H&O  How does the combination compare with the other existing treatment options for patients with CLL/SLL?

TS  We thankfully have a lot of good treatment options in CLL right now, especially in the frontline setting. Typically, I prefer to initiate treatment with a combination of venetoclax plus obinutuzumab (Gazyva, Genentech). The CLL14 trial showed great benefit with this regimen. It is noteworthy for being the shortest fixed-duration treatment, spanning just 1 year. Even if patients have high-risk disease features, they might relapse faster than others, but that still gives them a period of treatment-free time, which is valuable.

BTK inhibitors tend to work more slowly than venetoclax and are to be continued indefinitely.  Discontinuation might not be feasible, especially for those with high-risk features like TP53 mutation, since the depth of remission is not enough to allow long-term treatment-free intervals. In such instances, we continue the BTK inhibitor continuously until it demonstrates efficacy unless it is not well tolerated. Additionally, we are seeing promising results from newer trials with innovative drugs, including chimeric antigen receptor (CAR) T cells, BTK degraders, and bispecific antibodies, among others. There is a wealth of exciting developments in CLL treatment, but the top 2 standard options are still BTK inhibitors and venetoclax, with or without obinutuzumab.

H&O  In addition to the CAPTIVATE trial, are there any other real-world studies or data that support the efficacy and safety of the ibrutinib and venetoclax combination?

TS  The GLOW study specifically targeted older patients, the reasoning being that they might not be suitable candidates for more intensive chemotherapy regimens, like FCR (fludarabine, cyclophosphamide and rituximab) or BR (bendamustine and rituximab). Nowadays, we have moved away from using chemotherapy, but at the time the trial was designed, the standard option for older patients included chlorambucil (Leukeran, Aspen Global) plus obinutuzumab, which is a lower-intensity therapy than FCR or BR. They compared this regimen in a 1:1 fashion with the combination of ibrutinib plus venetoclax to see if this 2-pill nonchemotherapy combination could offer superior outcomes in an older patient population compared with the lower-intensity chemoimmunotherapy option. The study did show that ibrutinib plus venetoclax was more effective, but since the patient population is older and frailer, there was some concern about toxicities and 80% of patients completed the full regimen. This combination potentially may be good for younger patients as well and better tolerated. However, in the United States, we face challenges in using this combination because of the lack of FDA approval.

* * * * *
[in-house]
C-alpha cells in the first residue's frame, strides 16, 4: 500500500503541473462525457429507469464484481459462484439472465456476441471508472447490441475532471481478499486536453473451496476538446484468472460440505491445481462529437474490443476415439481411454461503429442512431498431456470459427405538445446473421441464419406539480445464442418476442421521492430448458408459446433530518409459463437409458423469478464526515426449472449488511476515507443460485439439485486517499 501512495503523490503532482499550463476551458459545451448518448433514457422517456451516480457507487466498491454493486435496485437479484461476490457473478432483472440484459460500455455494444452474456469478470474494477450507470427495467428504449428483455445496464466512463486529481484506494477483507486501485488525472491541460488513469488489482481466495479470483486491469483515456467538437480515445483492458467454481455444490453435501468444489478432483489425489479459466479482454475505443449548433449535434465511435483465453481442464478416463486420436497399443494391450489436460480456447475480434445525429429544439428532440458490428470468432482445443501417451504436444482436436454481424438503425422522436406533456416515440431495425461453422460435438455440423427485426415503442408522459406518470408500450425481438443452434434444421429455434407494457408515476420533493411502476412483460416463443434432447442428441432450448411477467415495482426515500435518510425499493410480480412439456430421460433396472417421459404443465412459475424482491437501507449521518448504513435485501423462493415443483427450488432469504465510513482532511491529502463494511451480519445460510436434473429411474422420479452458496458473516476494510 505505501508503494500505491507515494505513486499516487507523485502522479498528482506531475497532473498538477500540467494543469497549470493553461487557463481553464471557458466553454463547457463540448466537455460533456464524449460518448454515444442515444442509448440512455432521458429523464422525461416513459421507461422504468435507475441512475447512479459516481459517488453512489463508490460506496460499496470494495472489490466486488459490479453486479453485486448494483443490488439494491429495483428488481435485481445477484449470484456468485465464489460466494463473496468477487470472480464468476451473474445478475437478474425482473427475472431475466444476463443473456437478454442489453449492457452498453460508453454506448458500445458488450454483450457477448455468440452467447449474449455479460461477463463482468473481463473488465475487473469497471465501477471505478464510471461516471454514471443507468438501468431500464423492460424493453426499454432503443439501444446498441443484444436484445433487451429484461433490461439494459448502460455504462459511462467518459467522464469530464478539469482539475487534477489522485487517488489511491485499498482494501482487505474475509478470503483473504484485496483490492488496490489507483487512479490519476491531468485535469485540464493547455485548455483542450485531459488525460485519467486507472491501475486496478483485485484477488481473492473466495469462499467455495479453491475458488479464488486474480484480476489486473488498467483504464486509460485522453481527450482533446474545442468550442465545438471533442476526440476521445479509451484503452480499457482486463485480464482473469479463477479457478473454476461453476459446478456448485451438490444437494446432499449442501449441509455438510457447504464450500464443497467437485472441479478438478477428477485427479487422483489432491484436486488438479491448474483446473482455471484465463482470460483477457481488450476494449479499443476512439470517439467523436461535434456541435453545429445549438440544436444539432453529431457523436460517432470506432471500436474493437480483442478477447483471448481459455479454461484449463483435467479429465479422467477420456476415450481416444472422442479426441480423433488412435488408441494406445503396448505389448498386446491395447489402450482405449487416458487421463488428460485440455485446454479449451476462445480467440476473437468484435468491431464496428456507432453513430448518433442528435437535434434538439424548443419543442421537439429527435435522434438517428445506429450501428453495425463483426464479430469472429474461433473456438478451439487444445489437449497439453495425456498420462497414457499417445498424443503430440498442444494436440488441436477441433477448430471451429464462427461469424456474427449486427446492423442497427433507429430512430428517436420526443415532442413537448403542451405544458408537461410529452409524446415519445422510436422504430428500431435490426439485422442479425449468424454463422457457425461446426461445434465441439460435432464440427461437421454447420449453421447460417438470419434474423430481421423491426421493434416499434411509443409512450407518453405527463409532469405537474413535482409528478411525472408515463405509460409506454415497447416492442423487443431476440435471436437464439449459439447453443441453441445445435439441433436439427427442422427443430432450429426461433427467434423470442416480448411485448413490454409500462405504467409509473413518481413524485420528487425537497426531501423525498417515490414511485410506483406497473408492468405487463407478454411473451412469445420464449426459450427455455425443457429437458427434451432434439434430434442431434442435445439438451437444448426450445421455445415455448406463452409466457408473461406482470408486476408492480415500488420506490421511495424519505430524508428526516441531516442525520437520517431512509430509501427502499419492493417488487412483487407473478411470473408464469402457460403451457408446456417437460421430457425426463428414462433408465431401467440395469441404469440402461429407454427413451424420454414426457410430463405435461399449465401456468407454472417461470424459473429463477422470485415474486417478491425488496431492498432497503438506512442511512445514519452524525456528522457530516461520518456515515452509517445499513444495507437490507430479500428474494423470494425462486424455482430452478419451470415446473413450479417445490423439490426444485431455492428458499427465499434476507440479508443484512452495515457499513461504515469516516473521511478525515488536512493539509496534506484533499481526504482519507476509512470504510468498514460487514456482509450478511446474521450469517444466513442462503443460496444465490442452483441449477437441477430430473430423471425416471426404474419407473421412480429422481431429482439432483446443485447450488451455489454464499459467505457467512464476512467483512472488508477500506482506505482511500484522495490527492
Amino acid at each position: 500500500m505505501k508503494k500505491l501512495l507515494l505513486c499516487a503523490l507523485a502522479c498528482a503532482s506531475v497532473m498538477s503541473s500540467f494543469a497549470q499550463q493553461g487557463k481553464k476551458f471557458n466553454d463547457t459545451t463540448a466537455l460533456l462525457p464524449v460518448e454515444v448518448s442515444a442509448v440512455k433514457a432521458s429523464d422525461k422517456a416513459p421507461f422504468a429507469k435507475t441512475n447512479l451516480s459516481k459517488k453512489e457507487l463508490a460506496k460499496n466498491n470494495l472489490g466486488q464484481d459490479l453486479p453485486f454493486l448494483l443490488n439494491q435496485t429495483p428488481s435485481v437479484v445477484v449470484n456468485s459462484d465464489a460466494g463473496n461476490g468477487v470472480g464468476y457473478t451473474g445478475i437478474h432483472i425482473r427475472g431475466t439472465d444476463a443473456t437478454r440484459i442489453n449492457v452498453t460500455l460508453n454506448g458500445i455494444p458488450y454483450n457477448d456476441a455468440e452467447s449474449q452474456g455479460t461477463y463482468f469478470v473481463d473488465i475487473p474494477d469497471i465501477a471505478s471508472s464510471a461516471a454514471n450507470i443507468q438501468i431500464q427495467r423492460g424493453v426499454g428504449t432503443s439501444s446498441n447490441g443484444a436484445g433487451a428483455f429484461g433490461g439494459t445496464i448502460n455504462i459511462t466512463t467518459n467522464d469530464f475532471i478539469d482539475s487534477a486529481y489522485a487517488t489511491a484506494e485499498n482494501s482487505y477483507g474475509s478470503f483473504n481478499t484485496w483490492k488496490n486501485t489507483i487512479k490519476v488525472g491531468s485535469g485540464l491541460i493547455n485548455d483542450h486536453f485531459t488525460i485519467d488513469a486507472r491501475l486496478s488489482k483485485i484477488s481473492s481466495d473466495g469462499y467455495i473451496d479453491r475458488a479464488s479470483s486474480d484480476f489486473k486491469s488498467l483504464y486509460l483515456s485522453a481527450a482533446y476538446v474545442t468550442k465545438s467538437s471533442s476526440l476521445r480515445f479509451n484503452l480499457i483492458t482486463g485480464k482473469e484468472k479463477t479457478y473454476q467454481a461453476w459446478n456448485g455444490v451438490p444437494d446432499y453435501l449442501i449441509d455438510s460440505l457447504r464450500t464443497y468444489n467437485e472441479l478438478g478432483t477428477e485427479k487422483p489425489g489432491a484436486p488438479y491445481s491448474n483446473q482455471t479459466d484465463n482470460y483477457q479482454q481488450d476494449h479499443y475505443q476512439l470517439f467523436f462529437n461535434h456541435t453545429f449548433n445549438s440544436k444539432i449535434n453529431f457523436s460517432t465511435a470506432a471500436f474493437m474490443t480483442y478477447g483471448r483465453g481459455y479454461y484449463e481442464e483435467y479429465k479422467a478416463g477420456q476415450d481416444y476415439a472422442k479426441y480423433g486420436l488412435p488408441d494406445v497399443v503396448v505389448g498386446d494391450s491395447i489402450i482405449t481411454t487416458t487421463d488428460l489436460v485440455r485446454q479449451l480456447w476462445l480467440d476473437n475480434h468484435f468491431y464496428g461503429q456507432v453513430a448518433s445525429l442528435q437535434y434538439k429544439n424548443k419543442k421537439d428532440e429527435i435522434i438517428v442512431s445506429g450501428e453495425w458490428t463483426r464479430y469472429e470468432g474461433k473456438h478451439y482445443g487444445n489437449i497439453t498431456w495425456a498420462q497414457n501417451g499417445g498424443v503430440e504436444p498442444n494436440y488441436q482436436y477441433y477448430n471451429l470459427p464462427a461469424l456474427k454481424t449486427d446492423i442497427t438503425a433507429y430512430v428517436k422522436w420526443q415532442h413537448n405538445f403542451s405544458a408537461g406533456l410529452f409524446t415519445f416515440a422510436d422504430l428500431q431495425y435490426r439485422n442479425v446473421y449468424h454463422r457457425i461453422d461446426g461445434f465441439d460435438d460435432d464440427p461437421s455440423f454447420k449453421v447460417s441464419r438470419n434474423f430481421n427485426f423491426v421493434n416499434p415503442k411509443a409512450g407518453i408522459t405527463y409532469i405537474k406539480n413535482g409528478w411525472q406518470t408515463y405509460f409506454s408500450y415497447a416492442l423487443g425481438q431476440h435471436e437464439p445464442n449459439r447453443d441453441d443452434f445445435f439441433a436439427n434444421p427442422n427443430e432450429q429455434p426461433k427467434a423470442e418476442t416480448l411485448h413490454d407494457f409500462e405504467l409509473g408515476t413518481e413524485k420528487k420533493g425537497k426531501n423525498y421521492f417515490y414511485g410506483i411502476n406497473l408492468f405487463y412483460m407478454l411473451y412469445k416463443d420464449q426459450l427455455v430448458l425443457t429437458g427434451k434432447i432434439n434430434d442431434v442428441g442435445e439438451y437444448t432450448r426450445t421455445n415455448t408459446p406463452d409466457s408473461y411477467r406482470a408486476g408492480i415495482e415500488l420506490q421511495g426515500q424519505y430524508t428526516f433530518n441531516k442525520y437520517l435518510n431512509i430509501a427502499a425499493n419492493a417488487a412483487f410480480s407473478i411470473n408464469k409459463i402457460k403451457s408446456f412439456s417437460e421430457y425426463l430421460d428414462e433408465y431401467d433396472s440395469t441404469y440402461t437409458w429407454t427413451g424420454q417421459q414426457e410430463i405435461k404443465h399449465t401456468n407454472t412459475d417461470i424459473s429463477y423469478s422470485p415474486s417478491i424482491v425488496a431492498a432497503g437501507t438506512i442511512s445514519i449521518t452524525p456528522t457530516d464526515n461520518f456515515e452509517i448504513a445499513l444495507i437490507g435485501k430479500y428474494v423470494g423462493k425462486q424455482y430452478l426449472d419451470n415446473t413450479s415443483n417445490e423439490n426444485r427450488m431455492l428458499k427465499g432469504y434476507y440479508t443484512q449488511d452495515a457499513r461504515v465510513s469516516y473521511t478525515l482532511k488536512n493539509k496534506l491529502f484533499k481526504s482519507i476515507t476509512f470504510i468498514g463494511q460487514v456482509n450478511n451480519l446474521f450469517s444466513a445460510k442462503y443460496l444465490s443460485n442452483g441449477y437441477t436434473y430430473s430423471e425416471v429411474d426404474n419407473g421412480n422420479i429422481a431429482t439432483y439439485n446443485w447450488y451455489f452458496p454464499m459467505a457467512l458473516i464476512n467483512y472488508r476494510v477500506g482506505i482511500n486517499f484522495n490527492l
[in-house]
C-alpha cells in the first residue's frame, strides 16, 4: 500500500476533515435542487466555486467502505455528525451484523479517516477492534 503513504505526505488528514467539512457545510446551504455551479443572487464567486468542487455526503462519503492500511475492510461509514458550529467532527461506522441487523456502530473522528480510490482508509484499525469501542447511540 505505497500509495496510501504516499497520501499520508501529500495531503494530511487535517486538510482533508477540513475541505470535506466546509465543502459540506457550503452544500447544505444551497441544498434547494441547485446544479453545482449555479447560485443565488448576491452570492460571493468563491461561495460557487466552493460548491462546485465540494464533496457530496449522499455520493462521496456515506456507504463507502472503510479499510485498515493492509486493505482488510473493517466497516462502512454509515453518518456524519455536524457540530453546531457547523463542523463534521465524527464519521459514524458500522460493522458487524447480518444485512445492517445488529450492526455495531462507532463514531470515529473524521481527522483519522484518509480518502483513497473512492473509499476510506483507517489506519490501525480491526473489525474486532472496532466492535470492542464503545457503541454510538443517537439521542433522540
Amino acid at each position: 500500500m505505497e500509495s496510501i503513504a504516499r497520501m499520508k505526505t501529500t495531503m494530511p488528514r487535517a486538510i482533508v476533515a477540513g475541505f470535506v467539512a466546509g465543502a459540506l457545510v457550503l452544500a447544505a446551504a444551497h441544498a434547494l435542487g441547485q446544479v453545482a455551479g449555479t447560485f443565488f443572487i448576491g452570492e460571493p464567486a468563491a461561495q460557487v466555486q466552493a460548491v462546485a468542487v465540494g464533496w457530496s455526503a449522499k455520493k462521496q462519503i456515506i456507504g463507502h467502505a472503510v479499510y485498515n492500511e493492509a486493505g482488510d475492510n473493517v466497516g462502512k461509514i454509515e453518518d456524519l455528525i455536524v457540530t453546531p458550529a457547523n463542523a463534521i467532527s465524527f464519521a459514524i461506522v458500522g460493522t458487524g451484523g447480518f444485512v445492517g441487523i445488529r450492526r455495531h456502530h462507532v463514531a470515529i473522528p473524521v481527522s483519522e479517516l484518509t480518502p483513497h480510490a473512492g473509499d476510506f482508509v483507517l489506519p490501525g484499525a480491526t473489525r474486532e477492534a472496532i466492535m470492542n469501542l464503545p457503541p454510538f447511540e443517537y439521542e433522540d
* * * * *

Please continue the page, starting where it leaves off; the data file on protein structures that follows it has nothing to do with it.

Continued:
Other studies in the relapsed setting (MD Anderson, the United Kingdom, and Stanford/City of Hope trials) are exploring ibrutinib plus venetoclax combination therapy. Even in this scenario where patients had prior chemotherapy and were now seeking retreatment, we observed excellent outcomes.

H&O  So what do you think is ahead for the future of the CLL treatment landscape in general?

TS  There is a big wave of new treatments on the horizon. The top options thus far remain BTK inhibition and venetoclax, with or without obinutuzumab. Many new drugs are coming for patients who have experienced relapse after BTK inhibitor and venetoclax use. I have been involved with research on CAR T-cell therapy, and several centers are actively investigating BTK degraders. Additionally, there is a growing interest in bispecific antibodies. All in all, there is a wealth of promising developments coming down the line.